Court Staff Attorneys

At the state and federal level, courts employ staff attorneys to assist judges with their judicial functions. Staff attorneys must analyze legal problems, prepare legal memoranda, interpret laws and regulations, and provide legal advice and counsel. Sometimes, depending on the court, they draft opinions for certain types of cases. While staff attorney positions do not always focus exclusively on criminal law matters, criminal law issues may represent a significant portion of staff attorneys’ work. Unlike judicial clerkship positions that usually last for one or two years, staff attorneys often stay in their positions for a considerably longer amount of time.

Judge Advocate General’s Corps

Criminal practice is a core component of JAG service. Each military installation is essentially a small city, and like any city, prosecutors and public defenders address criminal misconduct within the community.

Almost all JAGs can expect to experience one to two years of criminal trial practice during their first four-year obligation period. However, it would be inaccurate to assume that criminal practice will be the dominant aspect of a JAG career. The extent of time spent in such practice will vary from one JAG to another, and the extent of experience will vary from one installation to another. Nonetheless, JAG officers who desire to maximize the criminal law practice experience will normally be able to seek multiple opportunities as a prosecutor or defense counsel throughout a career.

Furthermore, unlike most civilian jurisdictions, the majority of trial practice is performed by junior JAG officers, with more senior officers responsible for supervisory functions. JAGs may also have the opportunity to practice as criminal appellate advocates or military judges later in their careers. Finally, JAGs are provided extensive criminal-practice-oriented educations and CLE—continuing legal education—at their respective JAG schools.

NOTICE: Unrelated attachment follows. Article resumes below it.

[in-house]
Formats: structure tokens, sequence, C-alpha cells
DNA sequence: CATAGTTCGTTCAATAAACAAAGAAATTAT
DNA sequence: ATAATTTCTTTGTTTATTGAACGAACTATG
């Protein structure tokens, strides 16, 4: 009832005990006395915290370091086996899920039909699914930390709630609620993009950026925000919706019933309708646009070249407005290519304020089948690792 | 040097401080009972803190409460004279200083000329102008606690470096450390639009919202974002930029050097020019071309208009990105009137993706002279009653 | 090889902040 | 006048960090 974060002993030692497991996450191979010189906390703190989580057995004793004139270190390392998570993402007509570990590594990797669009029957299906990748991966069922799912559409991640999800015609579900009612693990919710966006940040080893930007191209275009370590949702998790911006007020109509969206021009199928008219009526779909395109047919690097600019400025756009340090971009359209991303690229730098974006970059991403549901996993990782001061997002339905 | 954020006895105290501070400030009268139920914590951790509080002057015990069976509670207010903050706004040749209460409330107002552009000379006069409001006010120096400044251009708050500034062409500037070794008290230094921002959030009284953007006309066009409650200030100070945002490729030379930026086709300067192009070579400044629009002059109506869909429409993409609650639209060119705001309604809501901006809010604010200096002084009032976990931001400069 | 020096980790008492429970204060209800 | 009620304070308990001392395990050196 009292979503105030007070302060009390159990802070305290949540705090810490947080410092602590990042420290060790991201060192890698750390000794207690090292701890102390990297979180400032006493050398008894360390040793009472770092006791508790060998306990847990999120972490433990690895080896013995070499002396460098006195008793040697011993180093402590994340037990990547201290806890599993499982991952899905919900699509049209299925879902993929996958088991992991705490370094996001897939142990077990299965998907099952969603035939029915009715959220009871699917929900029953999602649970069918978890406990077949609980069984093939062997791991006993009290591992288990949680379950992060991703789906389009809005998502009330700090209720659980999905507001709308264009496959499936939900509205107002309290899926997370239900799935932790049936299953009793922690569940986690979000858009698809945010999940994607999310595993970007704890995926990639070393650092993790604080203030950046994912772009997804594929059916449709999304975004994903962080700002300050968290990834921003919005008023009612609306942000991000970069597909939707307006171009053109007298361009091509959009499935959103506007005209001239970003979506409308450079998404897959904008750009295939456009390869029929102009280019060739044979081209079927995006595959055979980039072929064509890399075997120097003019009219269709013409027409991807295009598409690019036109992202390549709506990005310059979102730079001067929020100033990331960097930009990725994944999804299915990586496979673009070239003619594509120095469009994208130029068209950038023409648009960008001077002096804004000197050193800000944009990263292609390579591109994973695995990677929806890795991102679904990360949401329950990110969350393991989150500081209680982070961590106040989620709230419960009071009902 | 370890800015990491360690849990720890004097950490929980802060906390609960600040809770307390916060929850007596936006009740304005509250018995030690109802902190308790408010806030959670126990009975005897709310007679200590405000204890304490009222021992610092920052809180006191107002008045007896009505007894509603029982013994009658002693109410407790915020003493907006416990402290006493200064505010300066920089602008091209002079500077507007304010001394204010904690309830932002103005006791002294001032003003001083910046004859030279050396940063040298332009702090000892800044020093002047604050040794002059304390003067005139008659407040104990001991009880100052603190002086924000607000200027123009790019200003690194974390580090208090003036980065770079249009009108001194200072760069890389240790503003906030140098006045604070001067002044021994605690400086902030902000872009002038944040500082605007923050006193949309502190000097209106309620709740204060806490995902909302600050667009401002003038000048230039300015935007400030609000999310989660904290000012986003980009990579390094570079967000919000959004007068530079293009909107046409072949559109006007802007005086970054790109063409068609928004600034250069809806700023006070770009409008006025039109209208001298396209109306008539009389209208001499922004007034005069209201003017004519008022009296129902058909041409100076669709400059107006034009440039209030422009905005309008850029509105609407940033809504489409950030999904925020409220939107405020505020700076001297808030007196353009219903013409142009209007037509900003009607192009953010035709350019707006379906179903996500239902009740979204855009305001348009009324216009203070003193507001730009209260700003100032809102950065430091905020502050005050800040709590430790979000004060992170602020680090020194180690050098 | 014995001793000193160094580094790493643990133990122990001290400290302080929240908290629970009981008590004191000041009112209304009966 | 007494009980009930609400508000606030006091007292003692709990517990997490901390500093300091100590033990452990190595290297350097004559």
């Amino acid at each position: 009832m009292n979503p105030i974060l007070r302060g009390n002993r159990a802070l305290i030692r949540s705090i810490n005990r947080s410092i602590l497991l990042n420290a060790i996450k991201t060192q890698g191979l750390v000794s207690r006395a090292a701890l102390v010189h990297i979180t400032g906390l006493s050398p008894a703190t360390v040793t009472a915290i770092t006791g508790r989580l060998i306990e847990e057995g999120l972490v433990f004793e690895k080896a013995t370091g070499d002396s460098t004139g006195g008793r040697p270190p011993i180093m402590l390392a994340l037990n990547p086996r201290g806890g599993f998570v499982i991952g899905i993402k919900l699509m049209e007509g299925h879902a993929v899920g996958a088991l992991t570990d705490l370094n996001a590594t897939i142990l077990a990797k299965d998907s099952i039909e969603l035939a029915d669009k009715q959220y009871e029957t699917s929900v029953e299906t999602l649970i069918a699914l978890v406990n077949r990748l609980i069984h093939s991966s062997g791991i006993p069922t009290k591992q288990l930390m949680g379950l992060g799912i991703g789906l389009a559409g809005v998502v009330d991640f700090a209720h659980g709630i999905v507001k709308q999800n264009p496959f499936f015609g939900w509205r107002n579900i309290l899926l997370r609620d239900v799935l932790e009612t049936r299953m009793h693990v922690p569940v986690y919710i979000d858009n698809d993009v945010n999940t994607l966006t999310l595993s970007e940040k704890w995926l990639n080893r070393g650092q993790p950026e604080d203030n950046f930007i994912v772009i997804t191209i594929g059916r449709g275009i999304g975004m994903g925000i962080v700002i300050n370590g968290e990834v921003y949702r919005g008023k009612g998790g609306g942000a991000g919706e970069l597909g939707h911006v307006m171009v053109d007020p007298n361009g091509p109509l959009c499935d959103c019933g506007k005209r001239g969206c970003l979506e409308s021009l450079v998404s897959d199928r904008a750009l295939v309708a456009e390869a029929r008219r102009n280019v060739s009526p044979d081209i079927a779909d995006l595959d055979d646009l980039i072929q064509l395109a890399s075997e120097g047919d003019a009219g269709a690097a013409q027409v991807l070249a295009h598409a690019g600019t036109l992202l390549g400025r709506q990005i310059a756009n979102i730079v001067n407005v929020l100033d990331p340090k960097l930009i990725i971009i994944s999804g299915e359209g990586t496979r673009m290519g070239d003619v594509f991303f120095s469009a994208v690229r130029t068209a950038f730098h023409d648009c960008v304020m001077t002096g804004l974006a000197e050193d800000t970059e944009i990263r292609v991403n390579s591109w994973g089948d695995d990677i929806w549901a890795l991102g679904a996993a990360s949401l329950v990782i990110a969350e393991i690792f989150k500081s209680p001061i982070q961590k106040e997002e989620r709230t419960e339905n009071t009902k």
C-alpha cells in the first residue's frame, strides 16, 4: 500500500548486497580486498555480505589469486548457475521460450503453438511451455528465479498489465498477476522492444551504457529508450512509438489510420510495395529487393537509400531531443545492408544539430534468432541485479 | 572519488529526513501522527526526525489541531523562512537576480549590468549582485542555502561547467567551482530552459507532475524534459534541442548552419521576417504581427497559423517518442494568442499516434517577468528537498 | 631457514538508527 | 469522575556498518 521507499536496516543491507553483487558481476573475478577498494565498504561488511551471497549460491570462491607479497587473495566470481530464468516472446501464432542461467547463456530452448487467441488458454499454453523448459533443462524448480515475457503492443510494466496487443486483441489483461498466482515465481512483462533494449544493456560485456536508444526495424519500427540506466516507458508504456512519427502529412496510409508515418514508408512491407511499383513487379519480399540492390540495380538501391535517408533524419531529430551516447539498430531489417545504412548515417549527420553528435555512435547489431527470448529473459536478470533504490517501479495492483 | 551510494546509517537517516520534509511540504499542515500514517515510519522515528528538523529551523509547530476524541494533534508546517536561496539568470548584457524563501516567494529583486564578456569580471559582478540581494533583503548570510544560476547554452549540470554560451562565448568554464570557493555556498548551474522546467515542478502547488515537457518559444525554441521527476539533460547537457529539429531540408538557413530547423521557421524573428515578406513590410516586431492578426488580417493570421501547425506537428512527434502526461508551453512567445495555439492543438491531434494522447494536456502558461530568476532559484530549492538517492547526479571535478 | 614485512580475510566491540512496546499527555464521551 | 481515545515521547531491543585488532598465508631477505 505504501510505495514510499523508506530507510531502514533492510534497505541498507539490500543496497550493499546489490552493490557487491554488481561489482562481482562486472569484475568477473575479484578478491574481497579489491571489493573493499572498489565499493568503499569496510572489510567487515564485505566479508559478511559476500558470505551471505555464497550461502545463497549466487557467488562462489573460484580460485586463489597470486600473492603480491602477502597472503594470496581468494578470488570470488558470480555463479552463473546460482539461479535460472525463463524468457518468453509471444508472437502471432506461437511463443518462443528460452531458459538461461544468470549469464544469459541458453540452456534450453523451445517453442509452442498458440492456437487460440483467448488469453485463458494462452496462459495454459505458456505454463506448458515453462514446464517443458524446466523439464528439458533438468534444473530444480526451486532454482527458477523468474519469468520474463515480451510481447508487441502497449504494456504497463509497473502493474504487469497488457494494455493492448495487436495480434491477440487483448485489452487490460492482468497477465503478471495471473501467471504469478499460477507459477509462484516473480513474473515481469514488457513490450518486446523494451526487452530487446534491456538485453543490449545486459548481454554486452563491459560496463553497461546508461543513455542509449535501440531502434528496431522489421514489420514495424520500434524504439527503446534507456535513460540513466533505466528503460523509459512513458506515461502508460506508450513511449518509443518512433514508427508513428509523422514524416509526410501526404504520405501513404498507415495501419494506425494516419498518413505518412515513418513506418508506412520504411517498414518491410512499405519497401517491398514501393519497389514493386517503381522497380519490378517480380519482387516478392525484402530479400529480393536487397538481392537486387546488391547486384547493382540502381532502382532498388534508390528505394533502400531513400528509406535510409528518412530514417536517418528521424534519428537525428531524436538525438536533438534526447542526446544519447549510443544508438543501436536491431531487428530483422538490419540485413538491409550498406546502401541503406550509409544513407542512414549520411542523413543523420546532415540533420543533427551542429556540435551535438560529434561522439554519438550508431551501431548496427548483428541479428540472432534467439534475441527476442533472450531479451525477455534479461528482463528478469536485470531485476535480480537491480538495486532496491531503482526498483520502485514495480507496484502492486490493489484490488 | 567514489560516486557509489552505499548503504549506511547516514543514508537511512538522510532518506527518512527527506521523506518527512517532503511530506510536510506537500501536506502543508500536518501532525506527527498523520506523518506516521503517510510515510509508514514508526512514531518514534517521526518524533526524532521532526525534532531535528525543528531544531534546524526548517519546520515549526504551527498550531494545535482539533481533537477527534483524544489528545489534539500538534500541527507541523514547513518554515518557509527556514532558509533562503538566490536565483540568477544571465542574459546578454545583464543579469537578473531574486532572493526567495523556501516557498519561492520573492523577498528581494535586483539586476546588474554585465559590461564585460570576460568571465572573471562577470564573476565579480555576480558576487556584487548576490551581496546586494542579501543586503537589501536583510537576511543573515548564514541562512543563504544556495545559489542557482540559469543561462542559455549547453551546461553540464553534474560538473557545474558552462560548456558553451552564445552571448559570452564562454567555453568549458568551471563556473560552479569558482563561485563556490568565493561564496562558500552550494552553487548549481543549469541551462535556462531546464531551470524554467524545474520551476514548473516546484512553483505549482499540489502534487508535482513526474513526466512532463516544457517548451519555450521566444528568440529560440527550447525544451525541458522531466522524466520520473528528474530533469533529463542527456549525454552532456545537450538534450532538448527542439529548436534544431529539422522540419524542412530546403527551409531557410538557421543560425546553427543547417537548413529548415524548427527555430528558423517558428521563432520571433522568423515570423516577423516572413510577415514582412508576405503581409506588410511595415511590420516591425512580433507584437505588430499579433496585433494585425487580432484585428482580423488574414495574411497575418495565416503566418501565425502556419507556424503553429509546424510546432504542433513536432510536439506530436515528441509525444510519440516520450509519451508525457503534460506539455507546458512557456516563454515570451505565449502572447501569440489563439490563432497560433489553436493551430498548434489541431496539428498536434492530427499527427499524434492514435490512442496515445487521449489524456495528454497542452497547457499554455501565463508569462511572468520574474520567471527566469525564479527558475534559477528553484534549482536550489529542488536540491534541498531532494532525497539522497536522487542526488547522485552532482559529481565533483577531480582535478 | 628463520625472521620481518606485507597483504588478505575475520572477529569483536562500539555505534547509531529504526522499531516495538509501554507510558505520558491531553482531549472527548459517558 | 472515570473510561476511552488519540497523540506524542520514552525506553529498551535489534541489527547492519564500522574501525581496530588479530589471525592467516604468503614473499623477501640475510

Enforcement within Government Agencies

Many government agencies at the state and federal level have enforcement responsibilities. Specifically, these agencies are often tasked with enforcing the laws that fall within the scope of their regulatory authority. These enforcement actions may be grounded in violations of civil law but they can also be based on criminal violations.

Most agencies do not have the authority to independently prosecute perceived criminal violations. Nevertheless, they do investigate potential criminal violations and assist government entities with prosecutorial authority—this is the flip side of attorneys who assist businesses being investigated, discussed above in the Corporate Compliance section. For example, the U.S. Environmental Protection Agency investigates perceived criminal violations of environmental statutes and regulations, and it will assist the U.S. Department of Justice, which has authority to prosecute such violations. 

Special Agent with the FBI or Other Government Agencies

Special Agents with the FBI often have a background in the law, either as lawyers or law enforcement officers. FBI agents typically do not practice law; rather, they are responsible for conducting national security investigations and enforcing over 300 federal statutes. FBI agents may be assigned to investigate federal crimes relating to foreign counterintelligence, cyber crime, public corruption, bank robbery, extortion, drug-trafficking matters, or a host of other federal violations. Special agents can also be found in other government agencies, including the Drug Enforcement Agency and Customs & Border Protection.